In preparation for the upcoming Asian Theme Parks & Resorts World Conference in Shanghai on 5-6 Sept, let’s take a look at how the Genting model of integrated resorts is spreading around the world.
Thibault Paquin (left) is the founder and principal of Celebrating Life Asia, an independent consultant and development company for the leisure & thibault paquinentertainment industry. He is also the managing director of iVenture Card Asia, which is operating attractions passes in Hong Kong, Macau and Singapore.
Recently Genting Group announced a major upgrade plan to bring new life into its Malaysian property in the Genting Highlands with the addition of a full-fledged 20th Century Fox outdoor theme park.
This is not the first time Genting goes big and bold. In the last few years we’ve seen the acquisition of a prime site in Miami, the opening of Resorts World Singapore and New York and more recently the launch of Resorts World Bimini as the world’s first cruise destination resort.
But how did that happen? How do you go from one property outside of Kuala Lumpur to being the world’s leading integrated resorts company? Well, let’s have a look, shall we?
Take Risk. Move Fast.
Being tightly run by Tan Sri Lim Kok Thay (right), the son of Genting’s founder, the group has the ability to move fast and take some risks. They thrive when the environment – legal, economic or political – is unfavorable but offer great opportunities for someone with a vision. And that vision comes from Tan Sri Lim Goh Tong – the founder – who decided to build Malaysia’s largest resort up a steep mountain, which did not even have an access road!
In New York, Genting invested US$450million to renovate and add slot machines at the Aqueduct racetrack in the midst of a scandal involving US politicians. Risky maybe, but being a non-US company certainly helped.
In Manila, at a time when nobody would have bet on the recovery of the Filipino economy Genting managed to close a deal in record time with local developer Alliance Global Group who was struggling to complete its mixed-use development at Terminal 3 of NAIA airport, which itself had remained unfinished and closed for more than 3 years. Together with their local partner, Genting managed to pull a few strings and the development – rebranded Resorts World Manila – now boasts 3 hotels and a 30, 000sqm casino.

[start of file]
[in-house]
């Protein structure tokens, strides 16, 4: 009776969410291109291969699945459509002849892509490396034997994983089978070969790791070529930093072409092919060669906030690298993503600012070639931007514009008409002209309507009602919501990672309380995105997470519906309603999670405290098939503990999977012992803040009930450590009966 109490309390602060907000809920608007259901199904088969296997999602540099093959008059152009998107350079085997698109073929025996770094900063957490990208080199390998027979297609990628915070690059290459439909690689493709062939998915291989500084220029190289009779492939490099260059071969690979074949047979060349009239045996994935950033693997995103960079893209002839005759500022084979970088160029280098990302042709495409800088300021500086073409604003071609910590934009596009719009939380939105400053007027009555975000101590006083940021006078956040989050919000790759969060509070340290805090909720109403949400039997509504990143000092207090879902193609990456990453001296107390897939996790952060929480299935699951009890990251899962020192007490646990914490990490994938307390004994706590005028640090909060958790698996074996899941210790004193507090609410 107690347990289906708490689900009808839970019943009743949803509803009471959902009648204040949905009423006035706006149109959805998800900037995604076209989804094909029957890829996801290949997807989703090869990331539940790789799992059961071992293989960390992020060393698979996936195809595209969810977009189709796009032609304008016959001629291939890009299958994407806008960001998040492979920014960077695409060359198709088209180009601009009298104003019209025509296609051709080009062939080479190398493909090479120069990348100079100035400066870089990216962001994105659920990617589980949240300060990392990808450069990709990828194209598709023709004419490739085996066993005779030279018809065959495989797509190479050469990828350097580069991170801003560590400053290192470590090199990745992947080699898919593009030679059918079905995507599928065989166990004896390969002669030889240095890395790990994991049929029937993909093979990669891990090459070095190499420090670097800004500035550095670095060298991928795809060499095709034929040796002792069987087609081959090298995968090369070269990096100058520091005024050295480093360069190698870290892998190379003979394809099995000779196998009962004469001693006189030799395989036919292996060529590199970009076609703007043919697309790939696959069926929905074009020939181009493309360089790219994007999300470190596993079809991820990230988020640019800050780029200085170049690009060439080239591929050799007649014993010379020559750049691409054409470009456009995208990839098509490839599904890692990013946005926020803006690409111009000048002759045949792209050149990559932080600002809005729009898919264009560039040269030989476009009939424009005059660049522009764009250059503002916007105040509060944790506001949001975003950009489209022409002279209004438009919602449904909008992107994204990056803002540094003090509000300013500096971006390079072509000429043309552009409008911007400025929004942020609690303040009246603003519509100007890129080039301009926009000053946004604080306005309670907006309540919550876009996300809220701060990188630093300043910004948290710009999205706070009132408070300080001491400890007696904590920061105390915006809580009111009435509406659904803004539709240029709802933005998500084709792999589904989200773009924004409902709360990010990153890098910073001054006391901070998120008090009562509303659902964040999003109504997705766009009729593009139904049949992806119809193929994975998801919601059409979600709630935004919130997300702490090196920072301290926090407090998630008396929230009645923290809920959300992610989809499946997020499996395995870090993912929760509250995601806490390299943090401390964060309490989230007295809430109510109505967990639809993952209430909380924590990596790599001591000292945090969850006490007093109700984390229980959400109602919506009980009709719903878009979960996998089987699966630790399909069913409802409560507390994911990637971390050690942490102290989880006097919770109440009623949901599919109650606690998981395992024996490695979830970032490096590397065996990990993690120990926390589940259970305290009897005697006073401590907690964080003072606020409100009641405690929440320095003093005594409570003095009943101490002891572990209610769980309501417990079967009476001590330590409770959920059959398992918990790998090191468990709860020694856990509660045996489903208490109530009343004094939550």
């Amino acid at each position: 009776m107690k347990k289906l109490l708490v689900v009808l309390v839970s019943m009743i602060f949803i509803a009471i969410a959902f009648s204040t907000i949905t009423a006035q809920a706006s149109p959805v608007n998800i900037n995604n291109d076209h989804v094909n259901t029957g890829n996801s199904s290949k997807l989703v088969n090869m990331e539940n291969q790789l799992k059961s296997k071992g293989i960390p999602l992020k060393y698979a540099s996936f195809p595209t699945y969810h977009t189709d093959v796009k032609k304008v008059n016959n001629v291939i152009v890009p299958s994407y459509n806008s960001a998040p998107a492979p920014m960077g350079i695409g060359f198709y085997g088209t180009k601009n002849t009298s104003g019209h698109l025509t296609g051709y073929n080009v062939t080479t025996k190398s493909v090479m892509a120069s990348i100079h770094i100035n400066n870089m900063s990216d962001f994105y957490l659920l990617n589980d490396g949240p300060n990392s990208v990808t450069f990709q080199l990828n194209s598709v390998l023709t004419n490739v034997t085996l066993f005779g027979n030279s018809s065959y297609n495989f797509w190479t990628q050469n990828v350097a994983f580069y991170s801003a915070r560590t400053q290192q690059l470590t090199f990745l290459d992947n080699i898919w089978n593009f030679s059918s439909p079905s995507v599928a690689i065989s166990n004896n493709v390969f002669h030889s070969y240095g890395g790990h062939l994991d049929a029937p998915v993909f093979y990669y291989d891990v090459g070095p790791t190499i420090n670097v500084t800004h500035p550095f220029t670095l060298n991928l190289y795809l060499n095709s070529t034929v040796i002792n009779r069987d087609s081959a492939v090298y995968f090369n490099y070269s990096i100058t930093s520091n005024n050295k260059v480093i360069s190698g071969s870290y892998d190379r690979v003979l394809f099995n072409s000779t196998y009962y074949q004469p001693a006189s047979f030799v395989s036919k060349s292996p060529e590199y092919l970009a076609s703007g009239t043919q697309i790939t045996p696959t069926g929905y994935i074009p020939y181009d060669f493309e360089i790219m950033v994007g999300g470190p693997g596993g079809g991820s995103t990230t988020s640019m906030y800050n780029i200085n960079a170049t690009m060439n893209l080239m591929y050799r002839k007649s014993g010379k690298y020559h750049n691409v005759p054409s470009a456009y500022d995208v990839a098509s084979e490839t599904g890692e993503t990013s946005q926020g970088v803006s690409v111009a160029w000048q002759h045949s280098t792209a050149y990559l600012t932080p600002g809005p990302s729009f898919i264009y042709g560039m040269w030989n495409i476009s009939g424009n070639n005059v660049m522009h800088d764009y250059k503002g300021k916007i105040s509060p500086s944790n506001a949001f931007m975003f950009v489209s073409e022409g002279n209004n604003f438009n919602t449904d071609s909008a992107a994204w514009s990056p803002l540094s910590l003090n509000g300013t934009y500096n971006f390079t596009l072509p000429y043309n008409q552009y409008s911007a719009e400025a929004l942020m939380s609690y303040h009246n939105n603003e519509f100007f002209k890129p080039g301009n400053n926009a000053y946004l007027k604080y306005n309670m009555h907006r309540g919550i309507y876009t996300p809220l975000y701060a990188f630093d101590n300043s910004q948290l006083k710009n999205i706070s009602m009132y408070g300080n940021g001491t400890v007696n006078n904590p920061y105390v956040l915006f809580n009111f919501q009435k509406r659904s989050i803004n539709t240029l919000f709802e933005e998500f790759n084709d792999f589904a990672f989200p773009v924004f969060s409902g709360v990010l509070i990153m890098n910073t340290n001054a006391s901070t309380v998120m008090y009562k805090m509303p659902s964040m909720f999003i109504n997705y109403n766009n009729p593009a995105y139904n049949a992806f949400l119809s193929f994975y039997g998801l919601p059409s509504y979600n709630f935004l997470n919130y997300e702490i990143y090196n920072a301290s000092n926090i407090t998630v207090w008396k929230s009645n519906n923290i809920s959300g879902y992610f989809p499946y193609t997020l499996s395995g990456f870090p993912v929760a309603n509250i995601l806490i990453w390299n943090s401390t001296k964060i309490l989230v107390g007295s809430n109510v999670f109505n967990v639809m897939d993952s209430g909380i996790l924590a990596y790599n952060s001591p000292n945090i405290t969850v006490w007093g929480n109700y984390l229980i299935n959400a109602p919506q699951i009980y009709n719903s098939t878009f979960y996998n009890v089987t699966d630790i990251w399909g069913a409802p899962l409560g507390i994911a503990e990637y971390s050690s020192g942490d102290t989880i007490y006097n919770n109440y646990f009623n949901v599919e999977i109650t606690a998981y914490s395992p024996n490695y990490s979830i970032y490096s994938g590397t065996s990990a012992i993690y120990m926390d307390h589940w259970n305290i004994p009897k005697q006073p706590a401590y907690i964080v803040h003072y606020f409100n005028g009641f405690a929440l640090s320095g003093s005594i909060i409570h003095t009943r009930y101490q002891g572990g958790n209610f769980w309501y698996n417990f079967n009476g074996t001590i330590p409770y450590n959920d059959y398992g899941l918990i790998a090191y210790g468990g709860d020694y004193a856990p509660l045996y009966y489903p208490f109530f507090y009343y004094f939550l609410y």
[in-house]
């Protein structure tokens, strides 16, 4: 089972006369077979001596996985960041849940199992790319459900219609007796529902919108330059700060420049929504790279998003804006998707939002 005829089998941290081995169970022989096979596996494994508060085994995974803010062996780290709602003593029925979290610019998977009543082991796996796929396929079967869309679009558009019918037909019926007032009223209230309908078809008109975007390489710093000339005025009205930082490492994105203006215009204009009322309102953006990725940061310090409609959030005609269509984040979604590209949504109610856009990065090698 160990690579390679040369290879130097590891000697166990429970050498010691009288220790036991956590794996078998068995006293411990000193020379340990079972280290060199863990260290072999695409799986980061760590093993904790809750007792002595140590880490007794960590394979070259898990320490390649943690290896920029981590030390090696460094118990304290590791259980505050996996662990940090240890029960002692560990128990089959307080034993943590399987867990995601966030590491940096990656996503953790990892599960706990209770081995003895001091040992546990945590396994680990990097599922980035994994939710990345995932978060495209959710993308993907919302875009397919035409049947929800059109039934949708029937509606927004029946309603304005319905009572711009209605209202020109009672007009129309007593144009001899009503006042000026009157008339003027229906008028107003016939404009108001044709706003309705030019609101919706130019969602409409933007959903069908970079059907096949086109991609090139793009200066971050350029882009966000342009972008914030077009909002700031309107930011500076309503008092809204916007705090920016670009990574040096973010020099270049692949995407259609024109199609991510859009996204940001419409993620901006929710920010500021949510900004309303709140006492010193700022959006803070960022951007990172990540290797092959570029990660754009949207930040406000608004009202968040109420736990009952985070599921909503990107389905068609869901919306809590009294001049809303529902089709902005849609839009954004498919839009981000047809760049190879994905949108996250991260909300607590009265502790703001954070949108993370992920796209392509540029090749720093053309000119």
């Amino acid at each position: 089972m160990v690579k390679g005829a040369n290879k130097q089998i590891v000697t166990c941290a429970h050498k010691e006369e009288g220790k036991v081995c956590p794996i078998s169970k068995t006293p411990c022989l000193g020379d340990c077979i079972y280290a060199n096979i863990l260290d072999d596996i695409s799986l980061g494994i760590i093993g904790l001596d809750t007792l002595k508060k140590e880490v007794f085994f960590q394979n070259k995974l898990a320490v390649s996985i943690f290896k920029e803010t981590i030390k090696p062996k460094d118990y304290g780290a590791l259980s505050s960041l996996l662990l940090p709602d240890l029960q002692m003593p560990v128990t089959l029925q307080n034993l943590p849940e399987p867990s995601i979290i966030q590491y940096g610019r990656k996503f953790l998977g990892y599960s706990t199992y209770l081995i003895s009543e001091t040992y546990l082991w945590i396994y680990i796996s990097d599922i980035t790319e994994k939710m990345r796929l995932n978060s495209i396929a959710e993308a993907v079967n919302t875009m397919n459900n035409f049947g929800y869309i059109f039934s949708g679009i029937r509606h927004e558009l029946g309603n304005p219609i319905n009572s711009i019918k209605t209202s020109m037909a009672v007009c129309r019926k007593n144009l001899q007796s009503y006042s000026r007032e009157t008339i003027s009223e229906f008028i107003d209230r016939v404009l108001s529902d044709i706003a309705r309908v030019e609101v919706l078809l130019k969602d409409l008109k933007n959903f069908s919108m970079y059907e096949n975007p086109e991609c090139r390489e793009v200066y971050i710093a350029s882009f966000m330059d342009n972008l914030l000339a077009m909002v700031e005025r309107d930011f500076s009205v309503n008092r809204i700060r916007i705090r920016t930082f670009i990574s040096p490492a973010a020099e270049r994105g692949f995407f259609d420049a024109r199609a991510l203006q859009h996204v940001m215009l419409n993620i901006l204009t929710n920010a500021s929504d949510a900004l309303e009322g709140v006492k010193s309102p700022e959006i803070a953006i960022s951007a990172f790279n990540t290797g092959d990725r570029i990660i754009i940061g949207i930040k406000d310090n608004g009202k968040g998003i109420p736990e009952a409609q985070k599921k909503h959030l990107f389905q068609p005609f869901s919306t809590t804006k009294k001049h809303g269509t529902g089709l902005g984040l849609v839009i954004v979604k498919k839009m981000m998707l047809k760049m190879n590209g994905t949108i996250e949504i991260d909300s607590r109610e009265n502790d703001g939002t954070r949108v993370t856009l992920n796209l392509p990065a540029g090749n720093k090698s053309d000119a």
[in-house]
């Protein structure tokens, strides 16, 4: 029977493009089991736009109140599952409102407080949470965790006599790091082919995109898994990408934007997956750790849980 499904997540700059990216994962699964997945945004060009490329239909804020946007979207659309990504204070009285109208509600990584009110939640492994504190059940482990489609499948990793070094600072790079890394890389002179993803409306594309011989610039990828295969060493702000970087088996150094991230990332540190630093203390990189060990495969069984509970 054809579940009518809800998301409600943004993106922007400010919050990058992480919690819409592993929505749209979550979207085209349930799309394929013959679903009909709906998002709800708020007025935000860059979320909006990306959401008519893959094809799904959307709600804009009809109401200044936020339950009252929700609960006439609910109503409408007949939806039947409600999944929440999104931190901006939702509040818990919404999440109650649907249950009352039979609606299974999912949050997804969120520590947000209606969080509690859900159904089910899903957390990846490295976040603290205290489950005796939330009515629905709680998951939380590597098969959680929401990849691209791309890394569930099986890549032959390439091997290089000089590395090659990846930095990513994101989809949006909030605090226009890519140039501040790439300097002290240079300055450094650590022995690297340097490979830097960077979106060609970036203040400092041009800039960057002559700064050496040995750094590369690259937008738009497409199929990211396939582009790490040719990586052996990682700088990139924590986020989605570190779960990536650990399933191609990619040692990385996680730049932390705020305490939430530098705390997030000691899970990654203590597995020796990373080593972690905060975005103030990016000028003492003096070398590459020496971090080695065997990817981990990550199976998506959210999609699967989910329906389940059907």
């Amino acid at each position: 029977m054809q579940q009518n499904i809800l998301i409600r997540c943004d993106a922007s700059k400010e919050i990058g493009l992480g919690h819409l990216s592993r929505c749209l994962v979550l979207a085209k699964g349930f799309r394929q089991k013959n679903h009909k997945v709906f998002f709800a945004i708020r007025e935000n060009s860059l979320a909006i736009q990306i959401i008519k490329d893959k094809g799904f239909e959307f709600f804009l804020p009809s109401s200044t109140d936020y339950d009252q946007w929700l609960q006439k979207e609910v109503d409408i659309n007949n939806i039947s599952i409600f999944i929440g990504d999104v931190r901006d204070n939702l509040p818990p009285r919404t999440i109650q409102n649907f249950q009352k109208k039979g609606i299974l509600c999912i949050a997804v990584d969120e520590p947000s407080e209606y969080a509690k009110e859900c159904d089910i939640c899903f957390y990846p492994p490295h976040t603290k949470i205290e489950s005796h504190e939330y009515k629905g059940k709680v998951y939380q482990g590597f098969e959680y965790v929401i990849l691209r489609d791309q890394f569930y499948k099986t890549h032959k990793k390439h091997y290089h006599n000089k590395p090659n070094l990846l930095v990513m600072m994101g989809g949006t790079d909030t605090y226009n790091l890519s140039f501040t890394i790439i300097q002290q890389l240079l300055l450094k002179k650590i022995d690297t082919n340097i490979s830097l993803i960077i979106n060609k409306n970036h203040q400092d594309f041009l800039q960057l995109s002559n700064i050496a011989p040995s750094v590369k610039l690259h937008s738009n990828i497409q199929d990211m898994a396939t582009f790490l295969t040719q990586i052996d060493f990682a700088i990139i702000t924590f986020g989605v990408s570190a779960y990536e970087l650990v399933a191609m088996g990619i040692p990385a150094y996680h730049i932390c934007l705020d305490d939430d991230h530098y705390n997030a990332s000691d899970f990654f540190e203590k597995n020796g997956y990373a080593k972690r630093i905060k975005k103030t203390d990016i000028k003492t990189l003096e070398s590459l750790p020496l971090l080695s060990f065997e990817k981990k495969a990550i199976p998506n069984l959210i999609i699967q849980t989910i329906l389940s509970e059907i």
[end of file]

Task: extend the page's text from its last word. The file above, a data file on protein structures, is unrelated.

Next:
And in Las Vegas, Genting is adopting the same strategy again. They recently announced the acquisition of Echelon Place, another unfinished project, which they can probably turn around and open within 2 years.
Beyond thriving in unfavorable environments, Genting has successfully ridden various economic crises. This is what I would call their pioneering instinct.
1997 is the year Genting decided to start construction of the world’s largest hotel – First World Hotel – in the midst of the Asian financial crisis. They did it again in 2003 when they announced the launch of Star Cruises in a market just hit by SARS.
And this applies outside Asia too. The group’s recent aggressive expansion in the US started as the country was not yet recovered from the Great Recession. Same in Birmingham, where Genting announced a £150million development in a city hit by the European economic crisis.
Succeed where others fail.
When it comes to dealing with authorities, Genting will always tap their insecurities, concerns and expectations.
When bidding for a casino license in Singapore, they capitalized on the rivalry between Hong Kong and Singapore by proposing Universal Studios to compete with Disneyland and Marine Life Park to compete with Ocean Park, all in the same integrated resort!
Genting’s track record and experience with a variety of markets – including Asian – is also something authorities like. In New York, Genting is committed to putting in place programs to attract tourists from the nearby JFK airport and not only local Queens residents. In Las Vegas, their recent road show was all about demonstrating how they will attract Chinese and Asian tourists, which is high on the agenda of all US tourist destinations and critical for their survival.
Genting is probably the only casino operator who knows how to build a family friendly resort. This is strong in their DNA since Genting Highlands started as a mountain resort for the enjoyment of ‘all Malaysians’.
In many ways Genting is shaping the family entertainment industry through their unique concept of integrated resorts. They brought Universal Studios to Singapore and now 20th Century Fox to Malaysia, they started the first cruise destination resort in the Bahamas and when they come to Vegas in 2016 expect to see a live panda habitat, replica of the Great Wall, indoor water park and more.
Location. Location. Location.
Loyal to their Malaysian Chinese roots, Genting are excellent real estate people and they understand the value of a good location.
Whether it’s in New York where they are within 10 miles of a population of 5.6million, or in Singapore where they can tap in the huge Malaysian market – brought-in by coach loads – across the border in addition to a strong tourism from the rest of Asia into the city, or in Kuala Lumpur where they are within 1hour drive of a population of nearly 6million, Genting’s Resorts World properties are guaranteed good traffic. A must for casinos!
And that leads to my final note. None of this would have been possible without casino licenses. So the question is: What comes first? The vision of building superior integrated resorts for ‘all’ families or the corporate drive of winning more casino licenses?